Malaria is a mosquito-borne life-threatening parasitic disease of humans and the leading cause of mortality and morbidity in sub-Saharan Africa. Despite the major efforts made towards malaria control, it is facing challenges of development of parasite resistance towards antimalarial drugs coupled with Anopheles vector resistance towards insecticides being used in control. There is, therefore, a need to develop complementary control strategies that are economical and environmentally friendly. Biological control using entomopathogenic fungi against the immature malaria mosquito vectors presents an untapped opportunity. This study sought to isolate and characterize entomopathogenic oomycetes Lagenidium giganteum and L. ajelloi from wild Anopheles larvae from Ahero rice fields in western Kenya and test their pathogenicity against laboratory-reared Anopheles gambiae larvae. Laboratory-reared A. gambiae larvae (3rd and 4th instar) were exposed to five different concentrations of L. giganteum and L. ajelloi zoospores; 1000, 2000, 3000, 4000, and 5000 zoospores/mL, respectively. The larval mortality was recorded after 24, 48, 72, and 96 hours post-exposure, until all larvae were dead. The results obtained showed that L. giganteum was not pathogenic to A. gambiae larvae after 24 and 48 hours post-exposure to all concentrations. Larval mortality was recorded at 72 and 96 hours. There were no significant differences observed in the mortalities from all treatments. No mortalities were observed in deionized water (negative control) whereas 100% mortality was recorded in larvae exposed to Bti (positive control). Probit analysis showed that LC50 after 72 hours and 96 hours was 2.32 × 104 and 3.51 × 103 zoospores/ml, respectively. L. ajelloi caused larval mortalities at all the 5 test concentrations after 24-, 48-, 72- and 96-hours post-exposure with LC50 values of 1.18 × 105, 1.43 × 104, and 6.05 × 102, and 27.08 zoospores/ml, respectively. This study isolated and tested two species of Lagenidium from field collected larvae. Lagenidium ajelloi recorded greater pathogenicity than that of L. giganteum against A. gambiae larvae, making them potential candidates for use in the development of bio-larvicide for the control of Anopheles larvae.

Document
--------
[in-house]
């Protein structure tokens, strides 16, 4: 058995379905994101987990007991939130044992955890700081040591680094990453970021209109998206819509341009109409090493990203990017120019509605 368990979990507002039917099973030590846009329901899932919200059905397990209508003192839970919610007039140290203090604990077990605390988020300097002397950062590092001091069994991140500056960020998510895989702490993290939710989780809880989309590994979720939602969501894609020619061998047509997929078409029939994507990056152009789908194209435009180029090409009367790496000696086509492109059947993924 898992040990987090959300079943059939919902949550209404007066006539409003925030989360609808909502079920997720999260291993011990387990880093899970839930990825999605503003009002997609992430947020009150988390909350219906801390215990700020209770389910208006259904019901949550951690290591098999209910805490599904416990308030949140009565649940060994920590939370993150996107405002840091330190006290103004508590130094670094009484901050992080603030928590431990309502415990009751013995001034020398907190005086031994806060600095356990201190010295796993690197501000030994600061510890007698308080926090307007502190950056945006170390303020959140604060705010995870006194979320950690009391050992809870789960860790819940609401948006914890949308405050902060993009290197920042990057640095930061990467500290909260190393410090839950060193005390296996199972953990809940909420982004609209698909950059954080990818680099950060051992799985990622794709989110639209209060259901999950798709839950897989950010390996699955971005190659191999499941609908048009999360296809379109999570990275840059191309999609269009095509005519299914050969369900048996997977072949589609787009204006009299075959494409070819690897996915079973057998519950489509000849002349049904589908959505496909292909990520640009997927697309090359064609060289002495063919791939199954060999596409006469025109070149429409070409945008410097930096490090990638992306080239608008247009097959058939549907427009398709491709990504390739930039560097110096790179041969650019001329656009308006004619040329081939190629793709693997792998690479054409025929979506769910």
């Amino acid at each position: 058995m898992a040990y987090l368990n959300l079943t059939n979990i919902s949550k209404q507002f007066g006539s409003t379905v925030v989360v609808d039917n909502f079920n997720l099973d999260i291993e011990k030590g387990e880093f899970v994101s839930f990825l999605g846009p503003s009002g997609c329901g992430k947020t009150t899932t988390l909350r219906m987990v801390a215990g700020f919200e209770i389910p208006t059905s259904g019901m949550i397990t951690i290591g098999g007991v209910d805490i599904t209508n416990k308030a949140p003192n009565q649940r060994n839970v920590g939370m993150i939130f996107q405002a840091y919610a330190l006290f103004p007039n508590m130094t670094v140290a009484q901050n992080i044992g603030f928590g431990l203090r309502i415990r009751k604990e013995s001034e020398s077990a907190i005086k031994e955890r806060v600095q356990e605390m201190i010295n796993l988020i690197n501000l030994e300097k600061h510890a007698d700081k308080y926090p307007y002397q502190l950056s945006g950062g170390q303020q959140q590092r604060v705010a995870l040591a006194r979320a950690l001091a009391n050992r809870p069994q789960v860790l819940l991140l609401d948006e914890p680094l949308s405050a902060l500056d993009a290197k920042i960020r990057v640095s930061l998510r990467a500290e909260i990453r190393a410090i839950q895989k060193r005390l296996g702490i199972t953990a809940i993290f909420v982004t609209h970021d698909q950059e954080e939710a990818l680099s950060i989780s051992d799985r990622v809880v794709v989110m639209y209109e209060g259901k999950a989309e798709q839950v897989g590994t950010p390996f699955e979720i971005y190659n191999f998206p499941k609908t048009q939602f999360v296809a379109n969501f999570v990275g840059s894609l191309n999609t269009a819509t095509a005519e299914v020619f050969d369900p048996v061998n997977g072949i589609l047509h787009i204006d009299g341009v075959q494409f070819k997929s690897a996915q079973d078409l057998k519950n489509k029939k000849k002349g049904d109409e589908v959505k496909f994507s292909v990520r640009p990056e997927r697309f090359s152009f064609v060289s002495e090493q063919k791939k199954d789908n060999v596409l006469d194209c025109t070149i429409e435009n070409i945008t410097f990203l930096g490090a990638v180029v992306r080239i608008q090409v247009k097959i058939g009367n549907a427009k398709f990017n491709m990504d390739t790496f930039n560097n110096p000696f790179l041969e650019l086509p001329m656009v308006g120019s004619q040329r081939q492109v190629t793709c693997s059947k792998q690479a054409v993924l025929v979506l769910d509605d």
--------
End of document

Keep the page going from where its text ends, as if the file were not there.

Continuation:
Endophytic Potential and Larvicidal Efficacy of Entomopathogenic Fungi against the Spotted Stem Borer, Chilo partellus